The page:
I liked Crazy Heart a lot more than I expected, given my lack of interest in alcoholism or country music, but it just worked and I got sucked in and enjoyed myself. Jeff Bridges as great. The surprise appearance of Colin Farrell as the country superstar helped as well.

I started watching The Ten, couldn’t even get through the first story. It was horrible.

The way we live now was part of our ongoing film series of literary costume dramas in miniseries form produced by the BBC or A&E. Also part of our ongoing Matthew Macfadyen series; he’s been very busy with the costume dramas in the last decade. I wish I could say it was also part of a Shirley Henderson series, because E and I love her, and we really should find some more stuff she’s been in. The BBC costume miniseries is almost the perfect thing for watching at home on DVD or netflix instant: long enough to be complex and sophisticated and keep you occupied for a while, but not so long you get sucked into a months-long commitment like a multi-season HBO series. Anyway, this one was quite good.

The Savages was good and seriously grim. I mean, middle-aged people dealing with their declining father, and also their own screwed-up lives. What could be more fun? Laura Linney and Philip Seymour Hoffman were great, and the movie was very good, but depressing as hell.

I wanted to like the Bernstein lectures more. The ones I watched were a little snoozy in places (though it could be that I only found time to watch them late at night, and I was doing it rather than sleeping). The bigger problem for me was his struggle to assemble a theory of music that is based on contemporary (in the 70s when he gave the lectures) theories of linguistics. Clearly, he’d spent some time learning about these linguistic theories, but at the same time the analogy didn’t end up seeming very useful. Aside from a convenient way to explain a few basic concepts, he didn’t seem to use anything from linguistic theory that actually helped make the musical theory more understandable, either to the lay audience or (I’m guessing) to someone deeply knowledgeable about music who wanted a new way to think about why some things are “good” music and some are not. Instead, he just ends up spending a good 1/3-1/2 of each lecture explaining a bunch of linguistics that is mostly irrelevant. I’d like to see more Bernstein lectures where he just tries to explain music on its own terms, or even just talks about what he likes or finds interesting; he didn’t need the linguistics analogy to be interesting or understandable.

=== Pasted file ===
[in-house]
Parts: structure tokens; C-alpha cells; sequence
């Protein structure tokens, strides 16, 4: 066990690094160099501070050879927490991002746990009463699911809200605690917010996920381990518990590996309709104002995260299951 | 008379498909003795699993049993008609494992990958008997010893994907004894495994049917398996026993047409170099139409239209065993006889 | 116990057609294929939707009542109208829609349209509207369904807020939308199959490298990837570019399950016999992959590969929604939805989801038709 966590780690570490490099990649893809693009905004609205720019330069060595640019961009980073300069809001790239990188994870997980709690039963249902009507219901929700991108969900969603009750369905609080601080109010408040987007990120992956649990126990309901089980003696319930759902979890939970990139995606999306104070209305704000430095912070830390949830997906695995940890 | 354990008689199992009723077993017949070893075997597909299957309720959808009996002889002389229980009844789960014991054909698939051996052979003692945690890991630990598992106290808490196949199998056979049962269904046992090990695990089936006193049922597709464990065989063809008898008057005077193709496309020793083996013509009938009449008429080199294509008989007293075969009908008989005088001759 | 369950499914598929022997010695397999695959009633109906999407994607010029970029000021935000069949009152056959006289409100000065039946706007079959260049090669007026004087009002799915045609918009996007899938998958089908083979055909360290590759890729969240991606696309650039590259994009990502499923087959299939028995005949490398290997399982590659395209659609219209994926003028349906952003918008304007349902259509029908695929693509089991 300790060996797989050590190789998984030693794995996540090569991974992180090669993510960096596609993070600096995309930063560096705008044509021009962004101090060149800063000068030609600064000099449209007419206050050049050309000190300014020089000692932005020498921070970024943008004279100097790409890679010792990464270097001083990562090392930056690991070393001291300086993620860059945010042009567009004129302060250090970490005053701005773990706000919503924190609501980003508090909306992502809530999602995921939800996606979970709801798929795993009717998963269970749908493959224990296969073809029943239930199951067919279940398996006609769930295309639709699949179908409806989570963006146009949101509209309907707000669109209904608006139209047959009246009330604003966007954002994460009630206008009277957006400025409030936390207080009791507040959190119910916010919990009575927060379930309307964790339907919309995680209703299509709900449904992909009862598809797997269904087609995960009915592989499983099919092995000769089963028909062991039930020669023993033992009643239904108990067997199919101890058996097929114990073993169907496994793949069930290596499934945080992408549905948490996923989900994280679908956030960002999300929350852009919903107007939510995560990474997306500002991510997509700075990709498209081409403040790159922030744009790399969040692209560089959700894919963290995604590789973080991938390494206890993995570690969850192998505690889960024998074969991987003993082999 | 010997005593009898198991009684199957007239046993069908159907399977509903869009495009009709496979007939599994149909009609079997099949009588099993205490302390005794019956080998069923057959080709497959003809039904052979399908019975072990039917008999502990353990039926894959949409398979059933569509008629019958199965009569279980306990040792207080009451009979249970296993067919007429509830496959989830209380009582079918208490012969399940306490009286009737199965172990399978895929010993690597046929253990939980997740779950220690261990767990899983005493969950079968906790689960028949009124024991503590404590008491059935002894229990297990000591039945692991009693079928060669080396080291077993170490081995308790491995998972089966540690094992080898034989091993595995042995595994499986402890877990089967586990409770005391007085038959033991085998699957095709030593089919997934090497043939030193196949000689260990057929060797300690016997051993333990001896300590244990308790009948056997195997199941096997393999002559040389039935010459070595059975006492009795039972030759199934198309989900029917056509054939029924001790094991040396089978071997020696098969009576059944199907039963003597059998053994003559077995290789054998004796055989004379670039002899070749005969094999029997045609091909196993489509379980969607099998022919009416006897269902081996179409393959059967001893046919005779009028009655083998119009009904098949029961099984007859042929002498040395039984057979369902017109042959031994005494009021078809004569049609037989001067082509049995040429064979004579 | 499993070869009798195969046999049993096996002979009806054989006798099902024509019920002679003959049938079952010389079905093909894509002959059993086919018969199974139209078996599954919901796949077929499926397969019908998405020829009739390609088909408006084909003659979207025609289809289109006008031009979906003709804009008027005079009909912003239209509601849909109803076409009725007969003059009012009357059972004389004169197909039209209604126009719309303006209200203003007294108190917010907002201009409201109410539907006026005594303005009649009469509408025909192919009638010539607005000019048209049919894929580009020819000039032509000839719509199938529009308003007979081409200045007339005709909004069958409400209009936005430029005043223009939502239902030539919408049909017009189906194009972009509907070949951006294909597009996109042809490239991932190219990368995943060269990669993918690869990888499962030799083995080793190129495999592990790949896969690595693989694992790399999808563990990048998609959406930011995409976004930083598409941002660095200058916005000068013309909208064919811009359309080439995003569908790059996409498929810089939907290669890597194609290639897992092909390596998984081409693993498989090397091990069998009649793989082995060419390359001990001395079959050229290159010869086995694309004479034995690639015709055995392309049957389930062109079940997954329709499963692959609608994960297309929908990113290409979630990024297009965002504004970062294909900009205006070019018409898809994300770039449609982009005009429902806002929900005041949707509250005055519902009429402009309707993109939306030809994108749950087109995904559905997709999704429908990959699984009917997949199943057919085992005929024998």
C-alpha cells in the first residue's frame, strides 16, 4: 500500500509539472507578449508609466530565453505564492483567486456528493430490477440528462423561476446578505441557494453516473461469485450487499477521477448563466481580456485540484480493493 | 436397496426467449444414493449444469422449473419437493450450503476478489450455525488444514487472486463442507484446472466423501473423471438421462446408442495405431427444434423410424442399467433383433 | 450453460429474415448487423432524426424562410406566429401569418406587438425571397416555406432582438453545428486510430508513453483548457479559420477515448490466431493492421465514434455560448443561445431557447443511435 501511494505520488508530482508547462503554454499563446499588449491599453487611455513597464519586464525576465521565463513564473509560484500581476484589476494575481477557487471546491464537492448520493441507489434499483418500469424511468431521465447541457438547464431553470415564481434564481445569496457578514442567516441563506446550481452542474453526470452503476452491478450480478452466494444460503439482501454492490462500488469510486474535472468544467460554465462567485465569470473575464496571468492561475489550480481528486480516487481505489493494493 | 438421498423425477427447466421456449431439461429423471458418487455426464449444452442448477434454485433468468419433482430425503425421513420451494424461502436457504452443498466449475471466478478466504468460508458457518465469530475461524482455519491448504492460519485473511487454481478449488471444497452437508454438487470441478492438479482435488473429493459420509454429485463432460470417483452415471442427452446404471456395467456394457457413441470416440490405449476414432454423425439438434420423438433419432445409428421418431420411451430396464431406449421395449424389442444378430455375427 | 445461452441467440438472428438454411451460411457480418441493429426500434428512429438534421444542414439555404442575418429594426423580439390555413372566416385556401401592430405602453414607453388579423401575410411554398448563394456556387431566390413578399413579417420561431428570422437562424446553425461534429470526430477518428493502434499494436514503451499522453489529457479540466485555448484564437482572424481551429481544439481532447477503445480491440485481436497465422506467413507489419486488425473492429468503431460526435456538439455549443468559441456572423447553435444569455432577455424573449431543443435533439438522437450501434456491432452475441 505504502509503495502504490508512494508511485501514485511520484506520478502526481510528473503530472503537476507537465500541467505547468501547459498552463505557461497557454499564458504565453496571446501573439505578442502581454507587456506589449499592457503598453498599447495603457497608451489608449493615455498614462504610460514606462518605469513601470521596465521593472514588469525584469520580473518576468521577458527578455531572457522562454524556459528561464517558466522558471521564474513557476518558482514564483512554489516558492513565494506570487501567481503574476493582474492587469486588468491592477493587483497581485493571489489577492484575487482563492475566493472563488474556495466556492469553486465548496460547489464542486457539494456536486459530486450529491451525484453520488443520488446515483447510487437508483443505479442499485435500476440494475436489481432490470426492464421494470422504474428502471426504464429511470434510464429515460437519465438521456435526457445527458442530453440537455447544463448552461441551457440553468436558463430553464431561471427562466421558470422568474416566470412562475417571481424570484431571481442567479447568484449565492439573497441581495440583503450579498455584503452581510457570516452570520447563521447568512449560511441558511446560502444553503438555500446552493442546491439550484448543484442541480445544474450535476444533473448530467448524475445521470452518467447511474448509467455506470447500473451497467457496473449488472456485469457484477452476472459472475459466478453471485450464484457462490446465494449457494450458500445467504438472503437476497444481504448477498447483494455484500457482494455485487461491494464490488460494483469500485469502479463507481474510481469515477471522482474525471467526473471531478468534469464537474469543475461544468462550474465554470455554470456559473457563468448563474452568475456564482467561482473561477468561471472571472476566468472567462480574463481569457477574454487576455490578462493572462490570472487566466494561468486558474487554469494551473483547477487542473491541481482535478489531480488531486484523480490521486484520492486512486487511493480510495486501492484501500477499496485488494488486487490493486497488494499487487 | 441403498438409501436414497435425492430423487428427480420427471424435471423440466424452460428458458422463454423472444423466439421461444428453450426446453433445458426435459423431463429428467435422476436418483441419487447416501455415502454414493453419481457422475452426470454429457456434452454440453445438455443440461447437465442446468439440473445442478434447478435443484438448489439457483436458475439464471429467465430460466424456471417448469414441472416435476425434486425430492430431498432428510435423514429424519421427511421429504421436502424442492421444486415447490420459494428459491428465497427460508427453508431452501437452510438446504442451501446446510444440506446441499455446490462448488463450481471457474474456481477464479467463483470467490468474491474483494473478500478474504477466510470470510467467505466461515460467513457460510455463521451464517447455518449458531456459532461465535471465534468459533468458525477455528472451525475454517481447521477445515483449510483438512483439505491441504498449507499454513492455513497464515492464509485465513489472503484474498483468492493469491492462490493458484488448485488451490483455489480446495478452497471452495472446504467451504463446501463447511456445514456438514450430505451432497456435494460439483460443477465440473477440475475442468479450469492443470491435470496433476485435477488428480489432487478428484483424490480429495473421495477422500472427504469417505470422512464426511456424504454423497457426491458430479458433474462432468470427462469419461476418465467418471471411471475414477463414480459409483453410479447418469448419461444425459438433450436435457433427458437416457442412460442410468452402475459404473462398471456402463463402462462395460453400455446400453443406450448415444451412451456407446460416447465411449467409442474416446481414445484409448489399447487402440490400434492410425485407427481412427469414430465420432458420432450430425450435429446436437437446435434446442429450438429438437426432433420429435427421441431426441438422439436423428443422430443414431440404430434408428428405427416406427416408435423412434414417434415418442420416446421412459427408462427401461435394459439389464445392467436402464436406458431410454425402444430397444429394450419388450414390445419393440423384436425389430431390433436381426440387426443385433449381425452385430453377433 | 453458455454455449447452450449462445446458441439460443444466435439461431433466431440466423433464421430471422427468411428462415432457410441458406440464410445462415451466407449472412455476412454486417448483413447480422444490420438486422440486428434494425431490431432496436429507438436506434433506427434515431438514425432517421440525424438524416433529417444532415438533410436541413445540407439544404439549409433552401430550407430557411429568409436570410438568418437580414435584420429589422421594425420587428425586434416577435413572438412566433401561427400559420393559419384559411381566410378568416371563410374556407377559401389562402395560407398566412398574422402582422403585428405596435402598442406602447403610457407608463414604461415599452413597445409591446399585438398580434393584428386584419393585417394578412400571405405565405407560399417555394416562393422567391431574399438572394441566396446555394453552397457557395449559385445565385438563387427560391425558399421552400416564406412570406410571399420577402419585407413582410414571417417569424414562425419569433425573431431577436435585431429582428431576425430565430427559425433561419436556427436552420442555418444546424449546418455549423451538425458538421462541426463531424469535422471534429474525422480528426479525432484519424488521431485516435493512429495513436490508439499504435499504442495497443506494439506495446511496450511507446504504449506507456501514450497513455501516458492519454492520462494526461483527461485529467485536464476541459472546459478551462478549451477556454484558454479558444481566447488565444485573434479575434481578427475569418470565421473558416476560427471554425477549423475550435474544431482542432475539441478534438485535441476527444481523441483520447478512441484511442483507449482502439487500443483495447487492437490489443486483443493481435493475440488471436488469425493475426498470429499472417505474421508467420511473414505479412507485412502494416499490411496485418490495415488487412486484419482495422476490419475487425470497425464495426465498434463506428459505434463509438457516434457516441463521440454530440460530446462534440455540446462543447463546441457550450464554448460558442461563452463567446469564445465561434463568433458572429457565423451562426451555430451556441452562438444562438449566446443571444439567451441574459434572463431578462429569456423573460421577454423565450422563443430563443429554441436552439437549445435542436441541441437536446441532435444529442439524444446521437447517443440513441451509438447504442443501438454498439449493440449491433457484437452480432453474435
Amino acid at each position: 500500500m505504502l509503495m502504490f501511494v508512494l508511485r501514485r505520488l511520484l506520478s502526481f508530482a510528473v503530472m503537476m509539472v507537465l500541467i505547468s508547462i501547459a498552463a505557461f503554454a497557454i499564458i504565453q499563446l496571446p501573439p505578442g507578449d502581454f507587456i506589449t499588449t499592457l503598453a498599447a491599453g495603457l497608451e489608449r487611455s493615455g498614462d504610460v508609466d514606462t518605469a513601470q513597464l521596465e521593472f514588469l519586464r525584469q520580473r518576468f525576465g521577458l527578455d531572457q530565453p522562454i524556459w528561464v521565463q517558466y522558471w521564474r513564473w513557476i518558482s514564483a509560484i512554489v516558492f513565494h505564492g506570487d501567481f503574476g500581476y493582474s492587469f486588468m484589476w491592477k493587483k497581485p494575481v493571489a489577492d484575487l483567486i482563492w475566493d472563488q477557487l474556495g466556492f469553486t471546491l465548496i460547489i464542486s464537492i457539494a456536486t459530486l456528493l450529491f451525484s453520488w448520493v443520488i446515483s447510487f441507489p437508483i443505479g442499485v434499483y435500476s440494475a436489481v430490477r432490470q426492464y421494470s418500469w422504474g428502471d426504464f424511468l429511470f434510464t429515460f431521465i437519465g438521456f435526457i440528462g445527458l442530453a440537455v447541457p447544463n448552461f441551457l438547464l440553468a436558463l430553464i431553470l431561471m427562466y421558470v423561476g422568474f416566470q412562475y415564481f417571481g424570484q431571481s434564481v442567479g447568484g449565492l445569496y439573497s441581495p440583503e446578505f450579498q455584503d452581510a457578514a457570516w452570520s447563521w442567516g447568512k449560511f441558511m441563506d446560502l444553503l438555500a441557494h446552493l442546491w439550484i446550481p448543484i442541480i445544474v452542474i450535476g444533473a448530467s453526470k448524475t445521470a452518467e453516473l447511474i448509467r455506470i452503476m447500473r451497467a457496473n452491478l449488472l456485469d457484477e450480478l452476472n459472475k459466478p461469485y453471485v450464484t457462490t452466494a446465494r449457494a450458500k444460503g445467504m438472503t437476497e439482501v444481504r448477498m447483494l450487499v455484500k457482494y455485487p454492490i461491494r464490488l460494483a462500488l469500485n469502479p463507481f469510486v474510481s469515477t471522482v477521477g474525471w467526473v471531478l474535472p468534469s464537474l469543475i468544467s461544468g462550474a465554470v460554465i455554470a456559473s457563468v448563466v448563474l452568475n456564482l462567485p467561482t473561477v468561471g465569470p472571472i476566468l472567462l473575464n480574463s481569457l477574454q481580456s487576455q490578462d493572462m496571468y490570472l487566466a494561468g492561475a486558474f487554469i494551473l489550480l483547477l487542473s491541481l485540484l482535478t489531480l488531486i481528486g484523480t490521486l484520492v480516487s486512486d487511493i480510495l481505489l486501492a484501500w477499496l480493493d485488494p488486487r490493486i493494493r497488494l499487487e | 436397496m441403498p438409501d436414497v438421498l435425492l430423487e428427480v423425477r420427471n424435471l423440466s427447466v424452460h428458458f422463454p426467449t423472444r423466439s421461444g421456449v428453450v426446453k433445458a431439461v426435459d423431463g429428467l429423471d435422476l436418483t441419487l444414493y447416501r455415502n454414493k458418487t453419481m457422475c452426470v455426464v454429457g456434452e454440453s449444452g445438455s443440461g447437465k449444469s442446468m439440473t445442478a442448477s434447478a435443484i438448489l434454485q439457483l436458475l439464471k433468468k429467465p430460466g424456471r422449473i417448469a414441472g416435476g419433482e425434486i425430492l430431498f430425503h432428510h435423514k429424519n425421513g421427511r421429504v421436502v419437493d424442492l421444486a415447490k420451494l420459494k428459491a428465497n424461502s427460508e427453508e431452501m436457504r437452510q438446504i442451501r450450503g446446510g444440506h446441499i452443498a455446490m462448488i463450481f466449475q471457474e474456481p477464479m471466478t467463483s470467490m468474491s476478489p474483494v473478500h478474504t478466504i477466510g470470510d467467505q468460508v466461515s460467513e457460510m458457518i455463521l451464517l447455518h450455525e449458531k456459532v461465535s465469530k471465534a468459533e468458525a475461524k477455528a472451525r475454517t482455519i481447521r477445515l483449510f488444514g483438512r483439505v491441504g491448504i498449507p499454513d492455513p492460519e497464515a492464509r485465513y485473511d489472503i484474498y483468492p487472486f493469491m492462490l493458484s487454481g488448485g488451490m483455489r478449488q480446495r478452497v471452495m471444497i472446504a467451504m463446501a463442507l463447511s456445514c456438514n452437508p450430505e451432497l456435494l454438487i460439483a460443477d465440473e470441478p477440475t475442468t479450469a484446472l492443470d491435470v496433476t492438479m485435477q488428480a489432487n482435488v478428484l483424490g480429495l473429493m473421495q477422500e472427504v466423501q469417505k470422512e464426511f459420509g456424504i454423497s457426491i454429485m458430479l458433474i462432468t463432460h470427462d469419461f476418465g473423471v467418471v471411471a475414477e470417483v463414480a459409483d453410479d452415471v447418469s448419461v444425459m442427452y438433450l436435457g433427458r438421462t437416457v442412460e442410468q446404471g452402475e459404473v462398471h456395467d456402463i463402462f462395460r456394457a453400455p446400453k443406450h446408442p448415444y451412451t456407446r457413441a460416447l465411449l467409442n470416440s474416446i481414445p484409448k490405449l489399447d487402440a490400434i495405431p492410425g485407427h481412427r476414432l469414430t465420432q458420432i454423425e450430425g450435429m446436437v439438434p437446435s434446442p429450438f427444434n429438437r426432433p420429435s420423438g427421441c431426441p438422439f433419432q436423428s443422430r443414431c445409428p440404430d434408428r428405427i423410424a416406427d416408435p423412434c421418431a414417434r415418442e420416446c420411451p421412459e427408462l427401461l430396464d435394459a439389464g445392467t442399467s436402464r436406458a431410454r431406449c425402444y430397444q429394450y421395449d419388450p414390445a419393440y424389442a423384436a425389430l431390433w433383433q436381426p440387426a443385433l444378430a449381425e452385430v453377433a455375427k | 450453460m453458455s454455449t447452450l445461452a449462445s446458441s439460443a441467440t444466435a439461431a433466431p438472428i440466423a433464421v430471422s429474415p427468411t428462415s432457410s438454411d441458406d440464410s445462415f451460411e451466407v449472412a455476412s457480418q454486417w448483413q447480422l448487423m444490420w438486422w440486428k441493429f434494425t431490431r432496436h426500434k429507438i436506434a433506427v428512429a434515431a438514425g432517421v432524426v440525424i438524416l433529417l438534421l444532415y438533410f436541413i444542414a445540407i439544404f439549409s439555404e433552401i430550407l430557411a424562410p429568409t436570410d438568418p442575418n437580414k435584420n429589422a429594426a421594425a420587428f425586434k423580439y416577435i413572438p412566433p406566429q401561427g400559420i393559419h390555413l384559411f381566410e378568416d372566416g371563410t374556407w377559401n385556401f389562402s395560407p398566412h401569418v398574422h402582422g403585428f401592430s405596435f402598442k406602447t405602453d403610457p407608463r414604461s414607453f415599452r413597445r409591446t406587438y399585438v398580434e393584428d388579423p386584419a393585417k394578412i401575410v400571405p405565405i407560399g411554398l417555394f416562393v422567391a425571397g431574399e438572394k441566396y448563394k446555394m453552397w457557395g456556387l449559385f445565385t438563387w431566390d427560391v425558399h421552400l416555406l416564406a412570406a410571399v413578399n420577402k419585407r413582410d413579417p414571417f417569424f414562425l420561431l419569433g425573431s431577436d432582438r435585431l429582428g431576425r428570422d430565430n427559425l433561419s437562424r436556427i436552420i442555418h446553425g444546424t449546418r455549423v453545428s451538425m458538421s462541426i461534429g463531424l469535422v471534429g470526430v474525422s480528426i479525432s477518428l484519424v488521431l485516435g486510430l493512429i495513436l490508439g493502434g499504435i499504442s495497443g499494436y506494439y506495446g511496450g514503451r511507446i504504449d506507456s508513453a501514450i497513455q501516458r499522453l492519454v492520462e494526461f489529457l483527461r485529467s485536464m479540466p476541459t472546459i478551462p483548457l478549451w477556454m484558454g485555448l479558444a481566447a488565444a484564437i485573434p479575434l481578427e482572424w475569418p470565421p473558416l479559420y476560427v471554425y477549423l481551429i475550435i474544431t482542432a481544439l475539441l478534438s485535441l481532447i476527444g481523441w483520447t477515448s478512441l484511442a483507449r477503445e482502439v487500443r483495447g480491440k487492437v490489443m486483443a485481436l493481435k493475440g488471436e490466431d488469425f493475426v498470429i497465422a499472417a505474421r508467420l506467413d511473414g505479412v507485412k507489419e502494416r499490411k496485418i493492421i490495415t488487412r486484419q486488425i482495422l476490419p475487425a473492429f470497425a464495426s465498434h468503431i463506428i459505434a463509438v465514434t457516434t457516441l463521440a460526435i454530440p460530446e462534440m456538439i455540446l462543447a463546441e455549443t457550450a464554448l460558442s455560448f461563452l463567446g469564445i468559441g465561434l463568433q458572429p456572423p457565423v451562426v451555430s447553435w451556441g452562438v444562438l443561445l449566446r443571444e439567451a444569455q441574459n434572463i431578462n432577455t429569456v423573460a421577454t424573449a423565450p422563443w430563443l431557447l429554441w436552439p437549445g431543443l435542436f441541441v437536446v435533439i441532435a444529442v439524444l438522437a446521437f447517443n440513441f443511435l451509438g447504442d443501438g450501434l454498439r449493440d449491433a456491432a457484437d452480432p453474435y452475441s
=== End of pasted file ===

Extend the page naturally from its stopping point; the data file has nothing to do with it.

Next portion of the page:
The men who stare at goats was really funny but I think I wanted it to just be nuts. And after a while, it wasn’t. By the end it seemed kind of pedestrian. I wanted it to just go over the top and stay over the top and then either end with over the top or end with someone being clearly 100% nuts. Still, it was kind of funny.

I kind of half-watched most of Exit Through the Gift Shop, and it was pretty entertaining. I get the whole thing about how it may or may not be a hoax and how it almost doesn’t matter, since either way it’s pretty much a satire and finger in the eye of the art scene. Or something. So that’s nice.